From both SES1 and SES2, take the MX and TXT records provided by the MAIL FROM configuration and add them to the DNS authoritative server. If SES1 and SES2 are in the same region (us-east-1 in our example) you will publish exactly one MX record (mail.example.com in our example) into DNS, pointing to endpoint for that region. If SES1 and SES2 are in different regions, you will create two different records (mail1.example.com and mail2.example.com) into DNS, each pointing to endpoint for specific region.

Verify MX record

Example of MX record where SES1 and SES2 are in the same region

dig MX mail.example.com +short
10 feedback-smtp.us-east-1.amazonses.com.

Example of MX records where SES1 and SES2 are in different regions

dig MX mail1.example.com +short
10 feedback-smtp.us-east-1.amazonses.com.

dig MX mail2.example.com +short
10 feedback-smtp.eu-west-1.amazonses.com.

Verify if it works

On both SES instances (SES1 and SES2), check that validations are complete. In the SES Console:

  • In Verification section, Status should be “verified” (in green color)
  • In DKIM section, DKIM Verification Status should be “verified” (in green color)
  • In MAIL FROM Domain section, MAIL FROM domain status should be “verified” (in green color)

If you have it all verified on both accounts or regions, it is correctly configured and ready to use.


In this post, we explained how to verify and use the same domain for Amazon SES in multiple account and regions and maintaining the DMARC, DKIM and SPF compliance and security features related to email exchange.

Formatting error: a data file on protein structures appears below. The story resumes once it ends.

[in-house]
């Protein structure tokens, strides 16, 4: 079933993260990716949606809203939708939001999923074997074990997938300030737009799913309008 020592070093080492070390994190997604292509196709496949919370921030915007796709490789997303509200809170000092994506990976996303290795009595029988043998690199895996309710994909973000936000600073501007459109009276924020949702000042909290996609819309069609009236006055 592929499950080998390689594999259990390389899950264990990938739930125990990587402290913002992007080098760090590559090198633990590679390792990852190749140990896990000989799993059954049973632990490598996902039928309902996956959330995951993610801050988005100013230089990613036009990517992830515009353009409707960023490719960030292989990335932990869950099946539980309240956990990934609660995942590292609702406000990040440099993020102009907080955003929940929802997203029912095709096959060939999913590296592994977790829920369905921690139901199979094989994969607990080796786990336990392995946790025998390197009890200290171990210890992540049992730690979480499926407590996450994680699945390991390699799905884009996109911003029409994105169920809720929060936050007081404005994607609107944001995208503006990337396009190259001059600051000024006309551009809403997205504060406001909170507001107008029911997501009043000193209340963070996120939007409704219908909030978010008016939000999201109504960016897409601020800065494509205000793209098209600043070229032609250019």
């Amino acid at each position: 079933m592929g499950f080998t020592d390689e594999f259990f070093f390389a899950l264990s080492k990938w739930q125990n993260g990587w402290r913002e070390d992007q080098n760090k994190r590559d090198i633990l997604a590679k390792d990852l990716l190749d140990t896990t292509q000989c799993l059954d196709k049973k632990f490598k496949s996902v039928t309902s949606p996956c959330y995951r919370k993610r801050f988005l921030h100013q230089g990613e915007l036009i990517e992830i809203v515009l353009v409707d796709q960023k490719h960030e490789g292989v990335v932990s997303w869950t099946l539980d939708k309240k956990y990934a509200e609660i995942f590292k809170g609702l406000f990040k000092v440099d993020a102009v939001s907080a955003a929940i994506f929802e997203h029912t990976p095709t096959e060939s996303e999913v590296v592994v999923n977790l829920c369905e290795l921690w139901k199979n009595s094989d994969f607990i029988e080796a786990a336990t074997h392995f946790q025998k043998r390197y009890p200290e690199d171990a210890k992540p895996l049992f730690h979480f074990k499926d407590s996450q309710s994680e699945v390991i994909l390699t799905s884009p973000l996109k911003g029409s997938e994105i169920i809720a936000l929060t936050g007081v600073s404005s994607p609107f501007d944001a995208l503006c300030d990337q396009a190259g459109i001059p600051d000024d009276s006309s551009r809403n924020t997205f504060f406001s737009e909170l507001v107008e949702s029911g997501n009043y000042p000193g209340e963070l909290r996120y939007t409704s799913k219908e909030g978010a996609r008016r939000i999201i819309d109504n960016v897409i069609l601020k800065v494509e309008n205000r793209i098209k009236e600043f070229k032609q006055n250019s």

While each customer has different necessities, Amazon SES is flexible to allow customers decide, organize, and be in control about how they want to uses Amazon SES to send email.

Author bio

Leonardo Azize Martins is a Cloud Infrastructure Architect at Professional Services for Public Sector.

His background is on development and infrastructure for web applications, working on large enterprises.

When not working, Leonardo enjoys time with family, read technical content, watch movies and series, and play with his daughter.


Daniel Tet is a senior solutions architect at AWS specializing in Low-Code and No-Code solutions. For over twenty years, he has worked on projects for Franklin Templeton, Blackrock, Stanford Children’s Hospital, Napster, and Twitter. He has a Bachelor of Science in Computer Science and an MBA. He is passionate about making technology easy for common people; he enjoys camping and adventures in nature.